This most assuredly will be different for every individual out there, and after a quick Google search, there are no lack of opinions on the matter. So, what the hell, I’ll try to generalize, come up with a couple of different scenarios, and add mine too.

Keep in mind, this is gear only. I’m not addressing the safety knowledge that should be acquired leading up to and at each of these steps. I’m assuming that you are sufficiently learning these skills as you go, and I will speak as if that’s true.

Indoor top-rope climbingTry It

Before you go out and buy anything, please pay for a day pass at an indoor gym and try rock climbing first. Bouldering requires the least amount of gear, but I suggest going with an experienced friend or ask a random climber for a belay and get on some ropes. If you feel like this could be a new, regular hobby of yours, read on. If not, hasta luego!

Top Roping Gear for Beginners

It’s likely that the first type of climbing you’ll encounter, indoors or out, will be top roping. For this scenario, I will assume you’re going with someone more experienced that has all the required anchoring gear and is teaching you the barebones basics. I will also assume that they’ve already taught you how to safely belay. For this you will need your own harness and rock climbing shoes. Your more prepared and more experienced partner *could* help you out by sharing his/her chalk bag with you as well as their belay device. That’s all you need!! (Though, you may want to offer your unofficial guide a beer or two or three.)

Top Roping Gear for the “A Little More Than Beginner” Crowd

Outdoor top-roping in Red Wing, MNBy this time, you’re hooked on climbing, and you don’t want to keep mooching off your more experienced partner. Or maybe it’s costing you more money buying beer than just buying the gear. At this point you should have, or buy, the following:

  • Harness
  • Rock climbing shoes
  • Chalk bag
  • Belay device*
  • Locking carabiner(s)

* Belay device – The belay device you choose is dependent on how far you really think you’re going to take your new favorite hobby. If you know for a fact you’re only going to climb indoors or on the odd occasion you get asked to go outside, you can probably get away with a standard ATC (cheapest). However, if you feel like you’re going to get into lead climbing and multi-pitch, I highly suggest you spend the extra money once and get and ATC Guide (not as cheap). It’s cheaper in the long run than buying both. Obviously. Or, if money doesn’t concern you, step up to an auto-locking device (like a Gri-Gri – most expensive). You can’t go wrong with an auto-locker because they are the safest belaying mechanism and can be used with any type of belay system. Personally, I own all three.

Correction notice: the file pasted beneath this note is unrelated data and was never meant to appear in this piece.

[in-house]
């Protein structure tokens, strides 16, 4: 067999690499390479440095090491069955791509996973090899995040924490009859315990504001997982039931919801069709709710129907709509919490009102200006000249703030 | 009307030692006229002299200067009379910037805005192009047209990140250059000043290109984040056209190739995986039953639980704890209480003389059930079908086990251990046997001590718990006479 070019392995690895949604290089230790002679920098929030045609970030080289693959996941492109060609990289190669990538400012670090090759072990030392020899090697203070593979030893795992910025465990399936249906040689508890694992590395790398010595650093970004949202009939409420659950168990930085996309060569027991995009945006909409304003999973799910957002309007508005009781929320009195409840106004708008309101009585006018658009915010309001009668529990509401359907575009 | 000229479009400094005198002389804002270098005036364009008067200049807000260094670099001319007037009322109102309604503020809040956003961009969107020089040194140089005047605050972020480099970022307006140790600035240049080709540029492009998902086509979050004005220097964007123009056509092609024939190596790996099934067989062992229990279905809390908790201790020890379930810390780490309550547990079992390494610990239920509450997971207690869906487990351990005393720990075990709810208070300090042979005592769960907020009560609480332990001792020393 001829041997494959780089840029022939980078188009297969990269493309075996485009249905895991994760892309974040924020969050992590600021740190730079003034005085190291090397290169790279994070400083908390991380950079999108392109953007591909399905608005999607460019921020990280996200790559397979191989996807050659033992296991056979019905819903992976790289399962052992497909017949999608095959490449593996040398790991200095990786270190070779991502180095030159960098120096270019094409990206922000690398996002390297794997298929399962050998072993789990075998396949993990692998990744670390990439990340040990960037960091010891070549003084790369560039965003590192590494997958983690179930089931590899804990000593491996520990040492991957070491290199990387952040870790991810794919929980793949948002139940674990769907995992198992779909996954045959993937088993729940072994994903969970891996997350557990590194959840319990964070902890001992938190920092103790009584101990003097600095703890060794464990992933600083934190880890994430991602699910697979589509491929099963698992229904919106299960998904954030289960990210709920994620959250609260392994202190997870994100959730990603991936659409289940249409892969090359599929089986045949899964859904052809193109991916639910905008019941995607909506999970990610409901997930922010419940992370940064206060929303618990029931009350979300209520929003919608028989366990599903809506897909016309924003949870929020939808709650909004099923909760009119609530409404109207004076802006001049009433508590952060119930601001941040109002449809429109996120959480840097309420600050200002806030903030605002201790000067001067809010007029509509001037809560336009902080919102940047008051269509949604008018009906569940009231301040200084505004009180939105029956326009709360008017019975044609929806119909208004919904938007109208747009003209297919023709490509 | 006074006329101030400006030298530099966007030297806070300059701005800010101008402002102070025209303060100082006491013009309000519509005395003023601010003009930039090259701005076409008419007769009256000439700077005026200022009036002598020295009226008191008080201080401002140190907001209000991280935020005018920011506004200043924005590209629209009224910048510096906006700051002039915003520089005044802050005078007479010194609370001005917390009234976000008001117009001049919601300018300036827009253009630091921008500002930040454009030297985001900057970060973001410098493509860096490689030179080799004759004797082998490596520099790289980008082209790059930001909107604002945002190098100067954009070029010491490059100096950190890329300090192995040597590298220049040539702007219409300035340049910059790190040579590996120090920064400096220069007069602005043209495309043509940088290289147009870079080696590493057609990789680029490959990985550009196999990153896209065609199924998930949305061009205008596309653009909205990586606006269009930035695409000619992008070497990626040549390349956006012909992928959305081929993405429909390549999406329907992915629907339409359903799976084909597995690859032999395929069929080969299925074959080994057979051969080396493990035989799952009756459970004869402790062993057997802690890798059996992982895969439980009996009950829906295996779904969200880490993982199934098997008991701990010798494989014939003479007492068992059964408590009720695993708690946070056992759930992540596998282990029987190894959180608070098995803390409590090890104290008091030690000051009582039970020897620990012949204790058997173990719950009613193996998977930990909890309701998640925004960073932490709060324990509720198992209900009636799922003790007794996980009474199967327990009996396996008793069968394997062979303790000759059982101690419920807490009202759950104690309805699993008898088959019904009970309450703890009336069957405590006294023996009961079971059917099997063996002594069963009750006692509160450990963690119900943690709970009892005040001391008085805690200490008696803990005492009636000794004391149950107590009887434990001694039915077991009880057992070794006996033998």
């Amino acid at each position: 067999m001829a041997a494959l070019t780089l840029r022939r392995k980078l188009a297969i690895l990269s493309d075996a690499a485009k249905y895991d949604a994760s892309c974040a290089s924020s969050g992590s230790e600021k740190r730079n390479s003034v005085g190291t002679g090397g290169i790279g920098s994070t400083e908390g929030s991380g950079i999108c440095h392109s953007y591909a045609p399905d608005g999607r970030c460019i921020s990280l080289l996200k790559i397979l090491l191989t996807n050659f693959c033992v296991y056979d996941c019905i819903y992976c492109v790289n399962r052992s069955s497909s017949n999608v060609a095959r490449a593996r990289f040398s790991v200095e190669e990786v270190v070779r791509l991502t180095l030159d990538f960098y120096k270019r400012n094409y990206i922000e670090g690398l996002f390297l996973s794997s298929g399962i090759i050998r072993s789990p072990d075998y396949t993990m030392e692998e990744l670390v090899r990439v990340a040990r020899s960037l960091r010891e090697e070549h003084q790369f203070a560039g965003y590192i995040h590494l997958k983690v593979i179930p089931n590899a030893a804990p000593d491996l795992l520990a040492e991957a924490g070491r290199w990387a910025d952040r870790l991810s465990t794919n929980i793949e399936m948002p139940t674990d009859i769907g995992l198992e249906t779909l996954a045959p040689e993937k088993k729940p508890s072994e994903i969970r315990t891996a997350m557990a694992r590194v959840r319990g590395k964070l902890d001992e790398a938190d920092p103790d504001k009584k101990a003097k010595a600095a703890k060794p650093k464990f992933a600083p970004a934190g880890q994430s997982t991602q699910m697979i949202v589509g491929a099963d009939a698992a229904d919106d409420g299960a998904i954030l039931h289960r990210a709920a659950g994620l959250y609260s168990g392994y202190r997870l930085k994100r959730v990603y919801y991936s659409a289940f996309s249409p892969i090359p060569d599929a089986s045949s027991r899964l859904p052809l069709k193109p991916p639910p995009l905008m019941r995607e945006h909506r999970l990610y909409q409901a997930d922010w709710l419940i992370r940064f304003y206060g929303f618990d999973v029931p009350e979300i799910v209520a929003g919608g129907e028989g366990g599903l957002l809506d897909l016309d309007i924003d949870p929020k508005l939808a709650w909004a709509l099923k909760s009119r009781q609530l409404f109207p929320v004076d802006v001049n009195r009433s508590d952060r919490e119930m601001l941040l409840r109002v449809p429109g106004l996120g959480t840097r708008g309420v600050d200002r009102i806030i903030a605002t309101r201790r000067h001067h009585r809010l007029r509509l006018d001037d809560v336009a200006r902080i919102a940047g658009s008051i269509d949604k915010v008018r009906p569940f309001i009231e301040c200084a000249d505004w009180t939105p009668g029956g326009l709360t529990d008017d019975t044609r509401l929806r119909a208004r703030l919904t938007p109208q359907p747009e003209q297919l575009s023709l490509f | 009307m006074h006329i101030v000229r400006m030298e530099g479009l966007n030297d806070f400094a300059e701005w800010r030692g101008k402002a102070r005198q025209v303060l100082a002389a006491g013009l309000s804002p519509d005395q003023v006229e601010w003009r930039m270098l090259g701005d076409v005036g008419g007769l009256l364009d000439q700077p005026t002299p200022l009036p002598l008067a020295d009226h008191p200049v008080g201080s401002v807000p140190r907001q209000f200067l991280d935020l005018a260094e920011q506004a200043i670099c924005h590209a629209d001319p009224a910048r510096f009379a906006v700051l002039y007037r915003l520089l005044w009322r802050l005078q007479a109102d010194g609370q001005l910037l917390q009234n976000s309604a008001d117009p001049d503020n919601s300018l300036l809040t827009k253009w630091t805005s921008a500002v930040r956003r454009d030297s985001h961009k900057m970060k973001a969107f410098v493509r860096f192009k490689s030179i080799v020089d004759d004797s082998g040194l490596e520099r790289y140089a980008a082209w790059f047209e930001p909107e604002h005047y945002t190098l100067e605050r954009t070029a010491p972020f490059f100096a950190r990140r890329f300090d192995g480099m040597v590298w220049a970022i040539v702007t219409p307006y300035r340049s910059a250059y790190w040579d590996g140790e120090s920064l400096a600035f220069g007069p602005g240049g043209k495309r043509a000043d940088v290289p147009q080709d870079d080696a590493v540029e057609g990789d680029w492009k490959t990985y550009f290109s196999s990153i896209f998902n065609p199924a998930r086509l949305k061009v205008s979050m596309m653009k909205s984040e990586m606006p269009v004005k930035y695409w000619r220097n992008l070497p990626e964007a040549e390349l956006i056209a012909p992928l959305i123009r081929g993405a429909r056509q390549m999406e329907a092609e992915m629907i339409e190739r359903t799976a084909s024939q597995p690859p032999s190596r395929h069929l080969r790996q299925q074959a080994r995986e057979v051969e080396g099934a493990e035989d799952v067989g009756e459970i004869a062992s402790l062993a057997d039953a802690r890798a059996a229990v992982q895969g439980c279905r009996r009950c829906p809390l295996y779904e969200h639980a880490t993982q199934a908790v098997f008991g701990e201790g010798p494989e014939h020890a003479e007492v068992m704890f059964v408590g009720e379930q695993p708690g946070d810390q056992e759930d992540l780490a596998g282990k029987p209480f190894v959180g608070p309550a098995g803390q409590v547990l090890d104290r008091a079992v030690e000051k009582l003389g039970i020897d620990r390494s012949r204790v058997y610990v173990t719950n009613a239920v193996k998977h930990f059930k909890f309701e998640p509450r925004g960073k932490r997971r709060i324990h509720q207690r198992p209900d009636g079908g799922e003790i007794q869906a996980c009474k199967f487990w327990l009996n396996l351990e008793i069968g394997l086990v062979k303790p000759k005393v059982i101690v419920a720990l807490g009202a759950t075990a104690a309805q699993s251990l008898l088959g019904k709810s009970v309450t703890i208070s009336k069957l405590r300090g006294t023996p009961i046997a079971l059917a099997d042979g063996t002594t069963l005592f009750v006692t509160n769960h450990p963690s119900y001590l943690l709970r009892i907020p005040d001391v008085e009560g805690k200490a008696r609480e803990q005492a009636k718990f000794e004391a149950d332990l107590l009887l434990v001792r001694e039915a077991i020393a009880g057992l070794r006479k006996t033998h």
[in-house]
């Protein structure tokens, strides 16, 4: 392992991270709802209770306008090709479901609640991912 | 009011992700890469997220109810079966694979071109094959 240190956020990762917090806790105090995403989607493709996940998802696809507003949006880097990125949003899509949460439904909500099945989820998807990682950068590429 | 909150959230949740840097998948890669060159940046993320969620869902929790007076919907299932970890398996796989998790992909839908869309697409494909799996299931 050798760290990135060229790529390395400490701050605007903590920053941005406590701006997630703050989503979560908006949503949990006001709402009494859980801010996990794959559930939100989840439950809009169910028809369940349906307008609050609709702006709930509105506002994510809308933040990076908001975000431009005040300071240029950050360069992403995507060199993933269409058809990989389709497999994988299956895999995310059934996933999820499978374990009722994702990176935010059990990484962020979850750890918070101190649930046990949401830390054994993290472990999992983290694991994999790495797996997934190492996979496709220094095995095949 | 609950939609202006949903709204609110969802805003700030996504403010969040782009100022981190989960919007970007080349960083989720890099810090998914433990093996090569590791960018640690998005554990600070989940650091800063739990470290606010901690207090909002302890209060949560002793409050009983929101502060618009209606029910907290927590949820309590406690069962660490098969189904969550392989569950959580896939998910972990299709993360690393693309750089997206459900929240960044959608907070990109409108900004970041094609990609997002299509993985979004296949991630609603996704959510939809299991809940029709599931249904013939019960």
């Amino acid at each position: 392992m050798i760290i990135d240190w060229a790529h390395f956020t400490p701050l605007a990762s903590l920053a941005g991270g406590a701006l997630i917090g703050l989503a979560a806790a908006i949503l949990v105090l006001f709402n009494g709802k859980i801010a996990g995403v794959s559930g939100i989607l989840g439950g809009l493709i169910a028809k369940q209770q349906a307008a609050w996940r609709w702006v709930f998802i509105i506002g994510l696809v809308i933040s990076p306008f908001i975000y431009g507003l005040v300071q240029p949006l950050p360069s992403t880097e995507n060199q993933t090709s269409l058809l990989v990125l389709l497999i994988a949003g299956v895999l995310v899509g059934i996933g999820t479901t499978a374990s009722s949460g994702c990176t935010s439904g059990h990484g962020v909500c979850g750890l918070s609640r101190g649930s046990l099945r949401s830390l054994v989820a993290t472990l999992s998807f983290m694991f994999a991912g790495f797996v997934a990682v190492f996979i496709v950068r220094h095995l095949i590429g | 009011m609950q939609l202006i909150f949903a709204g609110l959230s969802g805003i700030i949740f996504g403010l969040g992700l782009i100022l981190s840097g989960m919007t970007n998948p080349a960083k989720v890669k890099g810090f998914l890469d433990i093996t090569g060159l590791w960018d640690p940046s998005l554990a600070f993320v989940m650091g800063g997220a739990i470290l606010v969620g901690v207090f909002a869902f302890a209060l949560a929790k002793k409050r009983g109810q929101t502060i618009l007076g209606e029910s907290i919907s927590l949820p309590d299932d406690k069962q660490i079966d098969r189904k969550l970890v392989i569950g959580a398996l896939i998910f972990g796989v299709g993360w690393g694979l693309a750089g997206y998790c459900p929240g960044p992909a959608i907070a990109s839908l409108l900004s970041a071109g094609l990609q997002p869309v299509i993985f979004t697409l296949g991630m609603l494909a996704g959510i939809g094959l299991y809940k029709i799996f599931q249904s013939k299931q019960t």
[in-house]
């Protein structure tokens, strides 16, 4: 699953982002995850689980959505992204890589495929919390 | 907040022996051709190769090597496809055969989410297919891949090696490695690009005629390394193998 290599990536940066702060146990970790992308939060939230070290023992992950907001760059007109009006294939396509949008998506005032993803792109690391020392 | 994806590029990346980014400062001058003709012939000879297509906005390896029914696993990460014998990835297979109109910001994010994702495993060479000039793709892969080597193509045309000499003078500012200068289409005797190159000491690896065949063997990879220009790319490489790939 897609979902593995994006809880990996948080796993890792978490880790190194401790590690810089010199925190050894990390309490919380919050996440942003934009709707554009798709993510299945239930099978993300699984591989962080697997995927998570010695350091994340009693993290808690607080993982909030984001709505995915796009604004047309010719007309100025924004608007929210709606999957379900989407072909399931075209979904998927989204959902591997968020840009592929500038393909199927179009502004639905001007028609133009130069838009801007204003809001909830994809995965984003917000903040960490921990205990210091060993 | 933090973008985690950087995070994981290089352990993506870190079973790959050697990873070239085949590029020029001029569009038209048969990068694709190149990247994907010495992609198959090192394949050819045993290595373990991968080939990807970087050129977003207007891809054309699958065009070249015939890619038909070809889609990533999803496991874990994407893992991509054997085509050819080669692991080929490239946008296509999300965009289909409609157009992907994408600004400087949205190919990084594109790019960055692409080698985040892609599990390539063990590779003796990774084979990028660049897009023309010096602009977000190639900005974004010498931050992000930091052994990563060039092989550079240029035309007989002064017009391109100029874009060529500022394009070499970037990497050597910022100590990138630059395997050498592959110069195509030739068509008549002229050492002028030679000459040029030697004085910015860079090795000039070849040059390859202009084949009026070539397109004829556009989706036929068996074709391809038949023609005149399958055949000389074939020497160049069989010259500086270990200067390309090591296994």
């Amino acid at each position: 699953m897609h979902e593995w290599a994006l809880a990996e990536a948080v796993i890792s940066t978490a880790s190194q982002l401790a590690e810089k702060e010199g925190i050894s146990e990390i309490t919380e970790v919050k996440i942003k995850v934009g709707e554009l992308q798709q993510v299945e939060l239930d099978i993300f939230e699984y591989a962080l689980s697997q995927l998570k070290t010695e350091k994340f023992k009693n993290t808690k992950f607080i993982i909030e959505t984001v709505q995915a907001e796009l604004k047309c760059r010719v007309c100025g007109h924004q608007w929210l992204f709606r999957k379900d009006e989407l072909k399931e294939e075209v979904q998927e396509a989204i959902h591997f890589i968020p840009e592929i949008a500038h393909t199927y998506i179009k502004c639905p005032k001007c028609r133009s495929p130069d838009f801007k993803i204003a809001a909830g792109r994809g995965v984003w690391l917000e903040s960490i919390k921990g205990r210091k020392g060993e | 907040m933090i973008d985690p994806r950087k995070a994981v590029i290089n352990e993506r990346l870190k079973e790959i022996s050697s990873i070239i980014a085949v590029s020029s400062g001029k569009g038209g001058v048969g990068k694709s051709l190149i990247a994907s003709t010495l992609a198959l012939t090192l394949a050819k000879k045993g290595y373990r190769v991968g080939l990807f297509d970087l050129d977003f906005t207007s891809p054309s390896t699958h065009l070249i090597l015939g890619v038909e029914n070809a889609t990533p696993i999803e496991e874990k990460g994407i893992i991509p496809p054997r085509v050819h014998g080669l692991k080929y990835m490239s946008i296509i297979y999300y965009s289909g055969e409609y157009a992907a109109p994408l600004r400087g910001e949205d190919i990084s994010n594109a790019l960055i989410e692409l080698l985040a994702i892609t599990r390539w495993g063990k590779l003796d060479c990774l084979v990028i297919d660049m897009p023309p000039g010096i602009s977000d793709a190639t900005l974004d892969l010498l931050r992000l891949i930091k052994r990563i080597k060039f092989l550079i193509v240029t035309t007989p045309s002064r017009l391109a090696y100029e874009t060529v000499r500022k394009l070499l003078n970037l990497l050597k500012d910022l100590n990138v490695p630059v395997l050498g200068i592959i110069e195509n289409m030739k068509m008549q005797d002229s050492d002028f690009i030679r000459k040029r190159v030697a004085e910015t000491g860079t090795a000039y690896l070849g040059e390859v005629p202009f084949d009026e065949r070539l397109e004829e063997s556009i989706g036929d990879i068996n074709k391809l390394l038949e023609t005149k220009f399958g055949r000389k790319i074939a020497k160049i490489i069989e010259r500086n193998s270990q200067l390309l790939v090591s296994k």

The Independent Top Roper

You love climbing!!1!1! Congrats! Me too! You don’t want to depend on other people. You want to contribute. You want to go with people that are less experienced than you. So now you have to be the person with the gear. This also assumes you have access to the top rope anchors and do not need to lead climb in order to get there. In addition to the gear above, you will now also need:

  • Rope
  • Personal anchoring system
  • Anchor building equipment*
  • Non-locking carabiners
  • (Maybe) More locking carabiners (depending on how many you bought before)
You probably don't need all of this, and there's other things not pictured that you should get before. Like webbing or static cord.

You probably don’t need all of this, and there’s other things not pictured that you should get before. Like webbing or static cord.

* Anchor building equipment – This is highly dependent on the area(s) you climb. Some places will require the full range of trad gear** to build your anchor from the available rock features. Others will require feet upon feet upon feet of webbing and/or static cord to wrap around blocks of rocks, trees, or other permanent features. It could also be as simple as needing to clip a couple sport draws into existing bolts.

** Trad gear – A few examples (all with a large range of sizes): cams, nuts, hexes, tricams, runners

Sport Climbing Gear for Beginners

And this is where this post ends. Anything beyond sport climbing and I think we’ve left the realm of “beginners”. By the time you’re considering trad leading, you’re well on your way. Luckily you’ve already bought the bulk of the gear and you only need one more thing:

  • Sport draws (quick draws)

Sport draws are usually sold individually or in packs of 4, 5, or 6. Regardless of how you buy them, I suggest getting at least 12 total for long climbs. Heck, you might already have bought some for your top rope anchoring system.

As I said, by now, you’re ready to lead up to the anchors or lead up to the top of the climb and build your own anchor. You should be competent enough to bring some n00bs, set them up on a top rope system so they can enjoy the sport, and teach them everything you know.


Am I missing anything? (Probably)

Don’t Miss Your Chance

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